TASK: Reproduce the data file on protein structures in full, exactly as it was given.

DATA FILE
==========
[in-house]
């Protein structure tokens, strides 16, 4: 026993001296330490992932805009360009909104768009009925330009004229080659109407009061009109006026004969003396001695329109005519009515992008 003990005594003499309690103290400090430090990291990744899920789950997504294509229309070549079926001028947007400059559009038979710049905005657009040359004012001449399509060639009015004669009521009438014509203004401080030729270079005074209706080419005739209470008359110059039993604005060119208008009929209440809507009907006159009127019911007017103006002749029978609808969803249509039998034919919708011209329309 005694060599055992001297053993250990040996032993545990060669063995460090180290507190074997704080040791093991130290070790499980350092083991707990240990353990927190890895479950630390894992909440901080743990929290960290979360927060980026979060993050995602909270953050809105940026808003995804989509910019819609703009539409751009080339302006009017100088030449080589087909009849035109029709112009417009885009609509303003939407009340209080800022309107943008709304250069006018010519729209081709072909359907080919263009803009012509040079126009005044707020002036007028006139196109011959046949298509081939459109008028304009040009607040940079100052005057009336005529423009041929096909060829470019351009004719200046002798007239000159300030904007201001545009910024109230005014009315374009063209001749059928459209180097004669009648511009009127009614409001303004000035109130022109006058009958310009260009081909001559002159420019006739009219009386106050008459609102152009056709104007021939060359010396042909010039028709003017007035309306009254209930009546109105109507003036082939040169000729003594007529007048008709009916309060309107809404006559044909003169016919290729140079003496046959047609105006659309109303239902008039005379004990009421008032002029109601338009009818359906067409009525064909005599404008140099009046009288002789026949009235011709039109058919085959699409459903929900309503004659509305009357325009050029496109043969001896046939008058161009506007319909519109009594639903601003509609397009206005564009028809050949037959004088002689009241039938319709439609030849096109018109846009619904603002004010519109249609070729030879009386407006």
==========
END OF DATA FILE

[in-house]
């Protein structure tokens, strides 16, 4: 026993001296330490992932805009360009909104768009009925330009004229080659109407009061009109006026004969003396001695329109005519009515992008 003990005594003499309690103290400090430090990291990744899920789950997504294509229309070549079926001028947007400059559009038979710049905005657009040359004012001449399509060639009015004669009521009438014509203004401080030729270079005074209706080419005739209470008359110059039993604005060119208008009929209440809507009907006159009127019911007017103006002749029978609808969803249509039998034919919708011209329309 005694060599055992001297053993250990040996032993545990060669063995460090180290507190074997704080040791093991130290070790499980350092083991707990240990353990927190890895479950630390894992909440901080743990929290960290979360927060980026979060993050995602909270953050809105940026808003995804989509910019819609703009539409751009080339302006009017100088030449080589087909009849035109029709112009417009885009609509303003939407009340209080800022309107943008709304250069006018010519729209081709072909359907080919263009803009012509040079126009005044707020002036007028006139196109011959046949298509081939459109008028304009040009607040940079100052005057009336005529423009041929096909060829470019351009004719200046002798007239000159300030904007201001545009910024109230005014009315374009063209001749059928459209180097004669009648511009009127009614409001303004000035109130022109006058009958310009260009081909001559002159420019006739009219009386106050008459609102152009056709104007021939060359010396042909010039028709003017007035309306009254209930009546109105109507003036082939040169000729003594007529007048008709009916309060309107809404006559044909003169016919290729140079003496046959047609105006659309109303239902008039005379004990009421008032002029109601338009009818359906067409009525064909005599404008140099009046009288002789026949009235011709039109058919085959699409459903929900309503004659509305009357325009050029496109043969001896046939008058161009506007319909519109009594639903601003509609397009206005564009028809050949037959004088002689009241039938319709439609030849096109018109846009619904603002004010519109249609070729030879009386407006």